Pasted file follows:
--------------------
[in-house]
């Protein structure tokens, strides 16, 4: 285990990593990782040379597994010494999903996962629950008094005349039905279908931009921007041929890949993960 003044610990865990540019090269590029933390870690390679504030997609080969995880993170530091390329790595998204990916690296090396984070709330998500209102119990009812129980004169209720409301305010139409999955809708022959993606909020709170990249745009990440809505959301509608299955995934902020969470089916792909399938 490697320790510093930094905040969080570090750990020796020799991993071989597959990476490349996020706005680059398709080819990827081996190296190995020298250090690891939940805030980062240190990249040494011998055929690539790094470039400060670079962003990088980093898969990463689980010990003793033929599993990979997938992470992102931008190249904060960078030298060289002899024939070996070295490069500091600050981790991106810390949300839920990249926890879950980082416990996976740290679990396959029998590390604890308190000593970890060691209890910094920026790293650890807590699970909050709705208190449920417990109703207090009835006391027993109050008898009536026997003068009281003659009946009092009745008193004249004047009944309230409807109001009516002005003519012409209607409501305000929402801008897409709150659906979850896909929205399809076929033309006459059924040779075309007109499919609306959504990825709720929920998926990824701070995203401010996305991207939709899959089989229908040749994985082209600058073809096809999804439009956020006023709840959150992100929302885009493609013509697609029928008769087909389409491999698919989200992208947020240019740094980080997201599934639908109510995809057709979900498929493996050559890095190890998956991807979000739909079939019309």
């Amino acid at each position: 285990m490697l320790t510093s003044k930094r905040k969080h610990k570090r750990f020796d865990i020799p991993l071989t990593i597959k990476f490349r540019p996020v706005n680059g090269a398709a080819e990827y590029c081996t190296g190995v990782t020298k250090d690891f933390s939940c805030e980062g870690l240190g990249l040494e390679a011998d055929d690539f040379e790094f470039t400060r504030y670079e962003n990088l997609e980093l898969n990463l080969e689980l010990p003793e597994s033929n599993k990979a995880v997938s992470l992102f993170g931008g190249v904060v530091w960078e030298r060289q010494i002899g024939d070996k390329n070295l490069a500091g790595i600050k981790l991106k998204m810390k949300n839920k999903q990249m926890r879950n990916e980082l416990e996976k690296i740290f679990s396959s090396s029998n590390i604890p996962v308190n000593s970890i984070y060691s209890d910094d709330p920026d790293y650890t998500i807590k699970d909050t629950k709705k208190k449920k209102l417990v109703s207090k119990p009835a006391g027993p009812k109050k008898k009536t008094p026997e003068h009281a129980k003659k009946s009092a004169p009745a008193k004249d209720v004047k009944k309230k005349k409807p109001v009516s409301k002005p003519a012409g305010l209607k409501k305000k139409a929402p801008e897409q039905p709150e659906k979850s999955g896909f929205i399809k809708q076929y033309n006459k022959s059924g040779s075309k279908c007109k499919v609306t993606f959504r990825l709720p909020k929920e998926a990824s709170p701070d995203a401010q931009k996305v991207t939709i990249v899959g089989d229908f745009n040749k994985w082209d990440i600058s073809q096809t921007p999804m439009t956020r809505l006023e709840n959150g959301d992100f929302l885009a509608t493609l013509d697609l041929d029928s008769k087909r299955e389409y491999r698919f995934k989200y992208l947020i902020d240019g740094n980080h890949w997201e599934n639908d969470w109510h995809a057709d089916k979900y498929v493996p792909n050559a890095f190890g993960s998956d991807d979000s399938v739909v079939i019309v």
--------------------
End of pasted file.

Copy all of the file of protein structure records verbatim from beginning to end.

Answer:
[in-house]
């Protein structure tokens, strides 16, 4: 285990990593990782040379597994010494999903996962629950008094005349039905279908931009921007041929890949993960 003044610990865990540019090269590029933390870690390679504030997609080969995880993170530091390329790595998204990916690296090396984070709330998500209102119990009812129980004169209720409301305010139409999955809708022959993606909020709170990249745009990440809505959301509608299955995934902020969470089916792909399938 490697320790510093930094905040969080570090750990020796020799991993071989597959990476490349996020706005680059398709080819990827081996190296190995020298250090690891939940805030980062240190990249040494011998055929690539790094470039400060670079962003990088980093898969990463689980010990003793033929599993990979997938992470992102931008190249904060960078030298060289002899024939070996070295490069500091600050981790991106810390949300839920990249926890879950980082416990996976740290679990396959029998590390604890308190000593970890060691209890910094920026790293650890807590699970909050709705208190449920417990109703207090009835006391027993109050008898009536026997003068009281003659009946009092009745008193004249004047009944309230409807109001009516002005003519012409209607409501305000929402801008897409709150659906979850896909929205399809076929033309006459059924040779075309007109499919609306959504990825709720929920998926990824701070995203401010996305991207939709899959089989229908040749994985082209600058073809096809999804439009956020006023709840959150992100929302885009493609013509697609029928008769087909389409491999698919989200992208947020240019740094980080997201599934639908109510995809057709979900498929493996050559890095190890998956991807979000739909079939019309």
């Amino acid at each position: 285990m490697l320790t510093s003044k930094r905040k969080h610990k570090r750990f020796d865990i020799p991993l071989t990593i597959k990476f490349r540019p996020v706005n680059g090269a398709a080819e990827y590029c081996t190296g190995v990782t020298k250090d690891f933390s939940c805030e980062g870690l240190g990249l040494e390679a011998d055929d690539f040379e790094f470039t400060r504030y670079e962003n990088l997609e980093l898969n990463l080969e689980l010990p003793e597994s033929n599993k990979a995880v997938s992470l992102f993170g931008g190249v904060v530091w960078e030298r060289q010494i002899g024939d070996k390329n070295l490069a500091g790595i600050k981790l991106k998204m810390k949300n839920k999903q990249m926890r879950n990916e980082l416990e996976k690296i740290f679990s396959s090396s029998n590390i604890p996962v308190n000593s970890i984070y060691s209890d910094d709330p920026d790293y650890t998500i807590k699970d909050t629950k709705k208190k449920k209102l417990v109703s207090k119990p009835a006391g027993p009812k109050k008898k009536t008094p026997e003068h009281a129980k003659k009946s009092a004169p009745a008193k004249d209720v004047k009944k309230k005349k409807p109001v009516s409301k002005p003519a012409g305010l209607k409501k305000k139409a929402p801008e897409q039905p709150e659906k979850s999955g896909f929205i399809k809708q076929y033309n006459k022959s059924g040779s075309k279908c007109k499919v609306t993606f959504r990825l709720p909020k929920e998926a990824s709170p701070d995203a401010q931009k996305v991207t939709i990249v899959g089989d229908f745009n040749k994985w082209d990440i600058s073809q096809t921007p999804m439009t956020r809505l006023e709840n959150g959301d992100f929302l885009a509608t493609l013509d697609l041929d029928s008769k087909r299955e389409y491999r698919f995934k989200y992208l947020i902020d240019g740094n980080h890949w997201e599934n639908d969470w109510h995809a057709d089916k979900y498929v493996p792909n050559a890095f190890g993960s998956d991807d979000s399938v739909v079939i019309v």